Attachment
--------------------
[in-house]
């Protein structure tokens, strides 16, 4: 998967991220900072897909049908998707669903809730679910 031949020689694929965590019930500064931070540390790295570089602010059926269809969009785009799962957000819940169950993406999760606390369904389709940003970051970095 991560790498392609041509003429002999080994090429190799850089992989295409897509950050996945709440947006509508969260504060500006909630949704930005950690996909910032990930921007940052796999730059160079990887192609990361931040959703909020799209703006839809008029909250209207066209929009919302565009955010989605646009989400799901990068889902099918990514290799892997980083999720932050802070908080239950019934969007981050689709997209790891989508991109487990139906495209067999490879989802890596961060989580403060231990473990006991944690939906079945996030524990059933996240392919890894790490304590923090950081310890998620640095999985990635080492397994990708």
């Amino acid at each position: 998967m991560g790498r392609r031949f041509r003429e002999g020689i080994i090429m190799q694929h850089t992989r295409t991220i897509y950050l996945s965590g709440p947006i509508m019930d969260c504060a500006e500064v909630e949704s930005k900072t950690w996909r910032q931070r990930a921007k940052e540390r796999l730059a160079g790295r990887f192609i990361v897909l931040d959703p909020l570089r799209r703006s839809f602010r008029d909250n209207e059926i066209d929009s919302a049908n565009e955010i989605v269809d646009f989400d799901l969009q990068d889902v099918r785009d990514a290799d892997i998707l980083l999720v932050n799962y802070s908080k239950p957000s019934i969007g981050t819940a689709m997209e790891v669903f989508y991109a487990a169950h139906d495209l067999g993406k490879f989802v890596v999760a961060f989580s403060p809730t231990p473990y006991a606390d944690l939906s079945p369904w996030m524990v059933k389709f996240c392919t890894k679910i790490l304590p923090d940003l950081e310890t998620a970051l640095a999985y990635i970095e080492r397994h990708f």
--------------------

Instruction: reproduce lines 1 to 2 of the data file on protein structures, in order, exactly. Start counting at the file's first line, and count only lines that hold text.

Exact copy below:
[in-house]
């Protein structure tokens, strides 16, 4: 998967991220900072897909049908998707669903809730679910 031949020689694929965590019930500064931070540390790295570089602010059926269809969009785009799962957000819940169950993406999760606390369904389709940003970051970095 991560790498392609041509003429002999080994090429190799850089992989295409897509950050996945709440947006509508969260504060500006909630949704930005950690996909910032990930921007940052796999730059160079990887192609990361931040959703909020799209703006839809008029909250209207066209929009919302565009955010989605646009989400799901990068889902099918990514290799892997980083999720932050802070908080239950019934969007981050689709997209790891989508991109487990139906495209067999490879989802890596961060989580403060231990473990006991944690939906079945996030524990059933996240392919890894790490304590923090950081310890998620640095999985990635080492397994990708």